In a reply to a letter from the charity, Horatio Vaz, clerk to Kingston’s circuit court with whom the boy had once lived, wrote: “I am glad to say he is well known to me. I found him to be a good and honest boy. I suppose, wishing to see a little of the world, he left his home.”
Augustus returned to sea in late 1891, but his fate is unknown.
It has been almost twenty-one years since Black German activist, educator, writer, and public intellectual May Ayim died on August 9, 1996 at the age of 36. After facing some personal setbacks and a recent diagnosis of multiple sclerosis, Ayim committed suicide by jumping from her apartment building in Berlin-Kreuzberg. She also suffered from depression, which was often exacerbated by the psychological toil that everyday German racism had on her. Even though Ayim was born and raised by adoptive parents in Germany, some white Germans, including her adoptive parents, continued to harbor racist views that denied her humanity as a Black German citizen in a post-Holocaust society.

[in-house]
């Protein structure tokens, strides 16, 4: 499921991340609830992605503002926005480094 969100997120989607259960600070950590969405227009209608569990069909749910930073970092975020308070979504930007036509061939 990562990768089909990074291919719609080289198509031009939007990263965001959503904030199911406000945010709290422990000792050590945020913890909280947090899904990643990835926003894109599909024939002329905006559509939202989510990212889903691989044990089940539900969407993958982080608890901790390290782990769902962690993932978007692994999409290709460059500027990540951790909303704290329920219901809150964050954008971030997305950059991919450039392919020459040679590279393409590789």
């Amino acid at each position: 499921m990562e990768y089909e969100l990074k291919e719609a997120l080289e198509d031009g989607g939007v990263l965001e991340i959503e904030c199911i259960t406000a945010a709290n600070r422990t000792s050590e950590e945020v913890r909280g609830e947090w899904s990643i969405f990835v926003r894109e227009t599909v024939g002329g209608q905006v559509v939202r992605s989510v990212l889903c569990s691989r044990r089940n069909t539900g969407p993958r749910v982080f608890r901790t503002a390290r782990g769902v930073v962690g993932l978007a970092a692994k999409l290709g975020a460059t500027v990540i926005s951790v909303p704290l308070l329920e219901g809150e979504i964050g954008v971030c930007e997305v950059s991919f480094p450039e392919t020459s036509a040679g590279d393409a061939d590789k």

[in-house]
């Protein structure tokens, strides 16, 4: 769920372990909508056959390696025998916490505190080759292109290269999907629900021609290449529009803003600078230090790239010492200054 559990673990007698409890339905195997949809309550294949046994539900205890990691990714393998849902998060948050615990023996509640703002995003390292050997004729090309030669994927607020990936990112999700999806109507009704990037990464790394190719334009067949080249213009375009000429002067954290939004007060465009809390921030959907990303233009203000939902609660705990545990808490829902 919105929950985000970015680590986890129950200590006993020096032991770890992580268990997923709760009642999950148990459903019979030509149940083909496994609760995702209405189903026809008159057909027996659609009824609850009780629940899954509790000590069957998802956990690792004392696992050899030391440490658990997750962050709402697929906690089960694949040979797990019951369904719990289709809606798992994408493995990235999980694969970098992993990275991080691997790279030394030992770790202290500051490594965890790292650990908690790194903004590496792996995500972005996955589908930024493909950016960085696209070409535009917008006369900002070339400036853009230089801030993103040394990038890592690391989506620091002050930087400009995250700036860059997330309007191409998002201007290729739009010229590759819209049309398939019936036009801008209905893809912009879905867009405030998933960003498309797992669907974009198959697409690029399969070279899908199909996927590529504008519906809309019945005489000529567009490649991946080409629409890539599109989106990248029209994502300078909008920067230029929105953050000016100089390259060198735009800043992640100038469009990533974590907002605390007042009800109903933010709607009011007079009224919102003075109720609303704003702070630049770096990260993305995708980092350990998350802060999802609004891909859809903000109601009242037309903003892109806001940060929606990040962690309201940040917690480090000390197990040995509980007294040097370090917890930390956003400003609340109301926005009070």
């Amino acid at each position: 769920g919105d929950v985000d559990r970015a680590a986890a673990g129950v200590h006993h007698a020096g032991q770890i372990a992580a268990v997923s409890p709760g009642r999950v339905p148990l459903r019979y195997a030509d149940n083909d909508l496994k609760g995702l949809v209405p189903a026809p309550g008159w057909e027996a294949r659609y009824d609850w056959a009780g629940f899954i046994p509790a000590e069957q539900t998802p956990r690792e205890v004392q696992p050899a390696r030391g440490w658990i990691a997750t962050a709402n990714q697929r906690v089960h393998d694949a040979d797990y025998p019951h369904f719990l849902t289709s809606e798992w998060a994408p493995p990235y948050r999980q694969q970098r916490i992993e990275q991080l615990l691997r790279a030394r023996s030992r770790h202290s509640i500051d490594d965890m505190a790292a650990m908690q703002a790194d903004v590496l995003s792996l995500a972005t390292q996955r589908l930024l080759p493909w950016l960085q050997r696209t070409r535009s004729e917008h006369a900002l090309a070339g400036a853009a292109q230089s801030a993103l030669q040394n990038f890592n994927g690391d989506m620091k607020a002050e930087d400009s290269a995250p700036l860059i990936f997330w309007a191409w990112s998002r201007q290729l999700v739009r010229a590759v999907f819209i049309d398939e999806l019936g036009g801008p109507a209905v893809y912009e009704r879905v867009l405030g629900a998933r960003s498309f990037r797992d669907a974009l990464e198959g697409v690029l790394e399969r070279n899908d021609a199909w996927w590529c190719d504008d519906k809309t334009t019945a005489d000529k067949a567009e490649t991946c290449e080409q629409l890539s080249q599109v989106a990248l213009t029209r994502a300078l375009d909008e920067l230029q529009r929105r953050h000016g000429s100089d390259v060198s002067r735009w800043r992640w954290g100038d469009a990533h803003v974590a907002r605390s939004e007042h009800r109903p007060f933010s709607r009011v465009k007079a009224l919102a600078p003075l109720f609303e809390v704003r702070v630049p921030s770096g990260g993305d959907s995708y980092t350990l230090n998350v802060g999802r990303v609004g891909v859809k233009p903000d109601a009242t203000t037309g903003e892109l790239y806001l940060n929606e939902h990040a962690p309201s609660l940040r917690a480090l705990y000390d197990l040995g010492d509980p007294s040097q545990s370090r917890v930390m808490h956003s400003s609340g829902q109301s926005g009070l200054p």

Her death shocked her colleagues and friends near and far. From South Africa to the United States, people sent their tributes, in which they recognized how much she inspired them through her writing and spoken word performances. Much like her mentor Caribbean-American poet Audre Lorde, Ayim, too, believed in the “subversive power of lyrical language.” 1 As a talented and well-known writer at home and abroad, her poetry and prose served as a form of intellectual activism and as a medium to incite socio-political change. In fact, Ayim derived a key source of political and emotional energy from her writing, which was a constitutive element of her activism.